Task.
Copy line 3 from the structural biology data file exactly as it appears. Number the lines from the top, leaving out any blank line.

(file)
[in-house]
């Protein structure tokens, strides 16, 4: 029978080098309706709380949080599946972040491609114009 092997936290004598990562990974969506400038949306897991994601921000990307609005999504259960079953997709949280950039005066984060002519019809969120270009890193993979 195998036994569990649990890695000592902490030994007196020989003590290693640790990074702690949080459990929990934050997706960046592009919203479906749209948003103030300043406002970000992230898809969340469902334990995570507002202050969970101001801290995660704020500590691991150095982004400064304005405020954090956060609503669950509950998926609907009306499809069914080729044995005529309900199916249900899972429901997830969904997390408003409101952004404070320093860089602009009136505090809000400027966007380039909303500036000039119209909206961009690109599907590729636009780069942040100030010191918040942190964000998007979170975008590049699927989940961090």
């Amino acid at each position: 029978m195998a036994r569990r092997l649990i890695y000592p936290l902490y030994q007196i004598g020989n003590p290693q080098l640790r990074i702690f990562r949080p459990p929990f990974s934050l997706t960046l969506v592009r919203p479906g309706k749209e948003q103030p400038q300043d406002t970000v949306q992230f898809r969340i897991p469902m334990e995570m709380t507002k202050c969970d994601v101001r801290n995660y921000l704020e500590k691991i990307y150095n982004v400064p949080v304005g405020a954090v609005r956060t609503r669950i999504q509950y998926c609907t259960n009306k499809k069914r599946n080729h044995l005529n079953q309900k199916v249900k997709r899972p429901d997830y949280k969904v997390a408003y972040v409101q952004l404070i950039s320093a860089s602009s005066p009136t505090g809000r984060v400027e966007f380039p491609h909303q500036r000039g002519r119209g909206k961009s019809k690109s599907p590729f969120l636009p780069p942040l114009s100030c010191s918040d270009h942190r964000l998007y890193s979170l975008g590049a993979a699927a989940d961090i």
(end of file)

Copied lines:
């Amino acid at each position: 029978m195998a036994r569990r092997l649990i890695y000592p936290l902490y030994q007196i004598g020989n003590p290693q080098l640790r990074i702690f990562r949080p459990p929990f990974s934050l997706t960046l969506v592009r919203p479906g309706k749209e948003q103030p400038q300043d406002t970000v949306q992230f898809r969340i897991p469902m334990e995570m709380t507002k202050c969970d994601v101001r801290n995660y921000l704020e500590k691991i990307y150095n982004v400064p949080v304005g405020a954090v609005r956060t609503r669950i999504q509950y998926c609907t259960n009306k499809k069914r599946n080729h044995l005529n079953q309900k199916v249900k997709r899972p429901d997830y949280k969904v997390a408003y972040v409101q952004l404070i950039s320093a860089s602009s005066p009136t505090g809000r984060v400027e966007f380039p491609h909303q500036r000039g002519r119209g909206k961009s019809k690109s599907p590729f969120l636009p780069p942040l114009s100030c010191s918040d270009h942190r964000l998007y890193s979170l975008g590049a993979a699927a989940d961090i």